The number one concern of summer travelers is trip delay, interruption or cancellations due to hurricanes or other severe weather events. When traveling during hurricane season (June 1 to November 30), you must plan for the unexpected. If you wait to purchase your insurance until after a severe storm has been predicted and mapped on radar, there will be no coverage for delays, cancellation or interruption due to that storm. It is best to purchase a travel insurance plan prior to the threat of a hurricane or tropical storm.

Planning ahead for the possibility of travel disruptions is the best way to protect the cost of your trip. While we recommend purchasing comprehensive travel insurance during hurricane season regardless of your destination, here are some guidelines if you will be traveling to an area that is known to be high risk for hurricanes:


  1. Are you planning to travel between June 1 and November 30?
    This is the "hurricane season" in the Atlantic region. If you are traveling at all during these days (even just returning from a trip in early June), we highly recommend you purchase a plan. It can protect you from an added costs from extended stay due to grounded flights or an interrupted trip due to damage of your primary residence.
  2. Are you traveling to or through any destination on the East Coast of the United States, or in the Atlantic region?
    The Atlantic region (or East Coast of the United States or Caribbean) is the prime area for hurricanes. The most impactful hurricanes in the last decade hit the mid-Atlantic region of the United States east coast, the Texas, Florida, Alabama and Louisiana coastlines; twice.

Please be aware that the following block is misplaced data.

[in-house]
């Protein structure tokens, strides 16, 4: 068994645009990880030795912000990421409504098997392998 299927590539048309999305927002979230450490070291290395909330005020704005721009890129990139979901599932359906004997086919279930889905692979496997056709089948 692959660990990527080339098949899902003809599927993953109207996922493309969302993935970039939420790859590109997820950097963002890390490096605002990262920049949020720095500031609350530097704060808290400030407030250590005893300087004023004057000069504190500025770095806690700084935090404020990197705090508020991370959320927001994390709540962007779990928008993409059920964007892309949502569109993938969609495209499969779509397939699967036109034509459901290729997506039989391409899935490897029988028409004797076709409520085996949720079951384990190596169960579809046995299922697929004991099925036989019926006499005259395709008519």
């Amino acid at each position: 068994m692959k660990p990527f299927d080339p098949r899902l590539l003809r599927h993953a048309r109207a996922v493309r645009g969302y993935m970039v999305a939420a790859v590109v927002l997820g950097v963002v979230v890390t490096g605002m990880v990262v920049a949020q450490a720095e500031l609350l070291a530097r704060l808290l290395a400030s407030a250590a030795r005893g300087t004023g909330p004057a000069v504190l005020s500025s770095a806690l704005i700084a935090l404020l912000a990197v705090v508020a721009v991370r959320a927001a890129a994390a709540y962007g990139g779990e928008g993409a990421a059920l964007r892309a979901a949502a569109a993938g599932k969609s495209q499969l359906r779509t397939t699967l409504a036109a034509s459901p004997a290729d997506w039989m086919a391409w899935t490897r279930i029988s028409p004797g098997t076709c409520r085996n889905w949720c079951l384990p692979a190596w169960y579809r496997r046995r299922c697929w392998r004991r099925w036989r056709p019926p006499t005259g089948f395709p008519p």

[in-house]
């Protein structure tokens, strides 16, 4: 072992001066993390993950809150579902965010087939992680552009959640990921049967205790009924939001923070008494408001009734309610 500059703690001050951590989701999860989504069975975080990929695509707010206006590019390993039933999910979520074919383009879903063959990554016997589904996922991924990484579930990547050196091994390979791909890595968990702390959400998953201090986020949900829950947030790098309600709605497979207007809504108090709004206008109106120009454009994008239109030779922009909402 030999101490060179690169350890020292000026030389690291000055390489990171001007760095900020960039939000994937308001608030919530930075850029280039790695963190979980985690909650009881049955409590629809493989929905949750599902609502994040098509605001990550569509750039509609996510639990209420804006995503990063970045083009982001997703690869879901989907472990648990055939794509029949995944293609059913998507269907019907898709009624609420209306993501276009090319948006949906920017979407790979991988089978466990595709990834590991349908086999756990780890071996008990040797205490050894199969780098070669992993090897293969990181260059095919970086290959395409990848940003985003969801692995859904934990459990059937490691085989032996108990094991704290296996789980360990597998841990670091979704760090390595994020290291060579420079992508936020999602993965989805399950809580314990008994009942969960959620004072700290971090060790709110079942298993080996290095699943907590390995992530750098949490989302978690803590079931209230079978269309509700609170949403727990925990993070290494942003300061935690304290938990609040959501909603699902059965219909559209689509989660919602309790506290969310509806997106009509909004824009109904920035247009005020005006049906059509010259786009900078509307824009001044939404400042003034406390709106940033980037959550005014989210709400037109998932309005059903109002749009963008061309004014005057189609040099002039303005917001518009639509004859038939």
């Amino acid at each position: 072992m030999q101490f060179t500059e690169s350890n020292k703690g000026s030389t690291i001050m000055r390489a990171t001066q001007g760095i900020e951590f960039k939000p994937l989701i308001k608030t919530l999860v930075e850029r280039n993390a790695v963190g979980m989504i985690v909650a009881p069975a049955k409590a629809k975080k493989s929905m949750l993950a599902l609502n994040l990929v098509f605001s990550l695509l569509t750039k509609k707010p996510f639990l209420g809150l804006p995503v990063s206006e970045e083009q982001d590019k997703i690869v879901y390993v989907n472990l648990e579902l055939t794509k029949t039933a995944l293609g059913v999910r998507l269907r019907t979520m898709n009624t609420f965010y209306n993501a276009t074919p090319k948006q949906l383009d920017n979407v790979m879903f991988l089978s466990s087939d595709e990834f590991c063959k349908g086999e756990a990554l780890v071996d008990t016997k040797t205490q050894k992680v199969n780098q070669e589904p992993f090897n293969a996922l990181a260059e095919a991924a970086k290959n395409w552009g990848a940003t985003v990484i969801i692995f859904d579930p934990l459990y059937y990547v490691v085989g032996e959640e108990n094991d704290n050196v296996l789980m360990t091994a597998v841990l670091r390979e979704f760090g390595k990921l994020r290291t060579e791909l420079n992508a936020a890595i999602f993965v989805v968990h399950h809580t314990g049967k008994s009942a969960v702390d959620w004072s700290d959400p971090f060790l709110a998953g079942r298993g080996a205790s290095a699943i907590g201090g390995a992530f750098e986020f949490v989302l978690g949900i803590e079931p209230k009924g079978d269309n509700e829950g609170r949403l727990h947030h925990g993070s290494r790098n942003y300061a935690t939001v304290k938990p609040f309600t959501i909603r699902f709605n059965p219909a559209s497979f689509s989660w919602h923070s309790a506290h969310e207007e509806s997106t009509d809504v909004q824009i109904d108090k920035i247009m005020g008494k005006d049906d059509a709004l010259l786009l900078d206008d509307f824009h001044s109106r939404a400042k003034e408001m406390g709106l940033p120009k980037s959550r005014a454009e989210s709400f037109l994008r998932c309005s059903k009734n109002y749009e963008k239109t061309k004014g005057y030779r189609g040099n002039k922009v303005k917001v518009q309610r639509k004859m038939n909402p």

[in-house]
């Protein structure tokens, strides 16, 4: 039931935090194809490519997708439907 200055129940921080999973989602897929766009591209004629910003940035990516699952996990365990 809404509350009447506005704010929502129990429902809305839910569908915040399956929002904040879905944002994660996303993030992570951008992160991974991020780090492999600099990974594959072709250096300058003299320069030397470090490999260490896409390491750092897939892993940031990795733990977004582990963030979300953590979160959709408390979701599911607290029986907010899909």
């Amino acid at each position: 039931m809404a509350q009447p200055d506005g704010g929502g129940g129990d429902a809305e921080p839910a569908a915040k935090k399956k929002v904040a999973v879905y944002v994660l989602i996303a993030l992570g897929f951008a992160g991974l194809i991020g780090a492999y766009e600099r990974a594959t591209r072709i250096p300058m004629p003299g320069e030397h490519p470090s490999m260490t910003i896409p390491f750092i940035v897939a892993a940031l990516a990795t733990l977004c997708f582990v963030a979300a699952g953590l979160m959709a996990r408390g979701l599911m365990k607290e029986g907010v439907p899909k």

3. Do you live anywhere on the East Coast of the U.S. or in the Atlantic Region?
    If you live in an area where hurricanes are known for tormenting, travel insurance can help you out – even if you are leaving the area entirely. If you are on a trip away from home when a hurricane hits and your primary residence is severely damaged, your plan may provide trip interruption coverage which may help to defray the cost of returning home and provide reimbursement for unused pre-paid, non-refundable trip costs.

If a travel insurance plan is purchased with enough foresight, you and your travel companions may be eligible for extra time-sensitive benefits. These typically become unavailable after 10-30 days from the date of the first payment on your trip. While time-sensitive benefits are added protection, a comprehensive plan without the optional benefits can give you a strong level of protection.

Here’s a look at what a comprehensive plan can do for you if a hurricane hits while you are on your trip.


When is it too late?

You probably know that buying travel insurance to protect your trip during hurricane season is a smart idea, but did you know that once a storm has been named, it may be too late to buy some of the benefits you really need? This coverage chart shows why we recommend buying your travel insurance before a storm threatens your plans.


Comprehensive Plan


Comprehensive Plan
Coverage for NOAA Hurricane Warnings
Coverage for extended delays/cancellations
Coverage for mandatory evacuations
Coverage if your home or destination becomes uninhabitable